There are many other marketplaces that might be a better fit, for less resources than Amazon. There are vertical-specific ones—for example Newegg or BestBuy have a lot of electronics—consumers might expect that your product will be there instead of Amazon. It’s often easier to compete on these sites. Niche marketplaces are an opportunity that many sellers overlook.
The other variable to look at is region. There are regional marketplaces, like in European countries for example, that should be factored into any international sales efforts.
Common Mistakes Sellers Make With Marketplace Selling
Often sellers try a new marketplace, but don’t know how to optimize their products so they don’t see any traction and leave too early. This mistake is made often and it can be very costly. Marketplace selling is not without effort to ensure your products will stand out.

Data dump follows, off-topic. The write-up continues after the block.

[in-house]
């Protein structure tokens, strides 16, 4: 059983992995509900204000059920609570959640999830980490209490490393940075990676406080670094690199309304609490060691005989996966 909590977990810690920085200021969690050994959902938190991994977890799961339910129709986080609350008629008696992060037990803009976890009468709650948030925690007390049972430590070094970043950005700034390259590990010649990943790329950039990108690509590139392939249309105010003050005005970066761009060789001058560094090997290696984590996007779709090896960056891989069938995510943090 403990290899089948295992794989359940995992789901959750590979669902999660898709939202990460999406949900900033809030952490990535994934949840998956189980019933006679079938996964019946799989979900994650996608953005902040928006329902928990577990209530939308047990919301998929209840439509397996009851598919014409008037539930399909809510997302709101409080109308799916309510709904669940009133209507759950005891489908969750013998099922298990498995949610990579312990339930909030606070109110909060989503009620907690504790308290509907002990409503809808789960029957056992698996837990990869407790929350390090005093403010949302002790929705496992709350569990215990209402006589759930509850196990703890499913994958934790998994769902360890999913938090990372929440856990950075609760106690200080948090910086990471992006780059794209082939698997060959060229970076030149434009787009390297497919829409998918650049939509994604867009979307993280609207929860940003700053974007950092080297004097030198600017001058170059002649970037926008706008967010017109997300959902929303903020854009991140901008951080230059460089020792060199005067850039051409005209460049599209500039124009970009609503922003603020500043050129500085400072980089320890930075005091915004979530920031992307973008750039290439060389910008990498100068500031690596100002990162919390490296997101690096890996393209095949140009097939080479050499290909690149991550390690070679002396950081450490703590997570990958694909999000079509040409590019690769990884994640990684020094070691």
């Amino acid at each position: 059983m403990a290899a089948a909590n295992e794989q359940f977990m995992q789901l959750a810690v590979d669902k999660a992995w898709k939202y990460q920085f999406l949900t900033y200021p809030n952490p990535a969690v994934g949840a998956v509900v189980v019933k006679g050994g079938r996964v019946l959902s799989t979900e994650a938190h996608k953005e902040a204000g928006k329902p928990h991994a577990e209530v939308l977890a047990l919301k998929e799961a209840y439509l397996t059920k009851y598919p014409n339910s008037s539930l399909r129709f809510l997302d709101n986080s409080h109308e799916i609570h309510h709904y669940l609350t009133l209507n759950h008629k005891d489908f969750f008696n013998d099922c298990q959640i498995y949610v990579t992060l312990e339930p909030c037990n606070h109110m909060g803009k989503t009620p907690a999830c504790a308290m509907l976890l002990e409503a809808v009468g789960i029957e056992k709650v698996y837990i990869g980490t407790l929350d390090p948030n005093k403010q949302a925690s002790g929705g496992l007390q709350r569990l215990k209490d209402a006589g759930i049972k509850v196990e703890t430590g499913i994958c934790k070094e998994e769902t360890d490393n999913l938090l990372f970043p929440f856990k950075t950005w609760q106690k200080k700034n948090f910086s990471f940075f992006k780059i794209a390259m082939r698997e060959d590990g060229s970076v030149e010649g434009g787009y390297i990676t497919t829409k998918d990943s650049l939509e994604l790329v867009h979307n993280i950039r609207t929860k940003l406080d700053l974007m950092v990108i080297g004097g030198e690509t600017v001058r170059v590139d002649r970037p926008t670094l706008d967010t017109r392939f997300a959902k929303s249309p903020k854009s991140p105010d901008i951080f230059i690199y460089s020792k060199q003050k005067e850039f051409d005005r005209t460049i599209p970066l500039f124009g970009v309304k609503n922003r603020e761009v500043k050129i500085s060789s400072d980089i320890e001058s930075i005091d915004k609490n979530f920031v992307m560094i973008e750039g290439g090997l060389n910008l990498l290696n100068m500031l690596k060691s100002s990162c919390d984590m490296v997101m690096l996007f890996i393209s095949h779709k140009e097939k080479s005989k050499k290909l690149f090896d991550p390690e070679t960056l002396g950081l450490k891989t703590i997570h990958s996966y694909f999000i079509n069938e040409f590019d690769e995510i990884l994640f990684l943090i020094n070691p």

“Amazon is a big search engine. If you have your own product you need to make sure people can find it easily. It’s better to make sure your marketing budget is spent upfront so that you see the sales velocity go up quickly. Only then will it have an influence on the organic ranking. Then you’ll get the attention you need.”
The other mistake sellers make is essential; you must have your logistics sorted out. It all comes down to customer satisfaction, and getting products to their end-destination quickly and accurately is paramount. Stock levels need to be accurate, shipping needs to be affordable or at least clear, and transit time needs to be extremely accurate. No one wants to pay extra or wait too long for their goods. If you say you’re going to ship it in 48 hours, you have to ship it in 48 hours. If you say it’s in stock, it has to be in stock. These are the factors that will get you negative reviews if you don’t meet your customer’s standards. Negative reviews will hurt your ranking which will lead to a quick decline in search, and consequently less sales.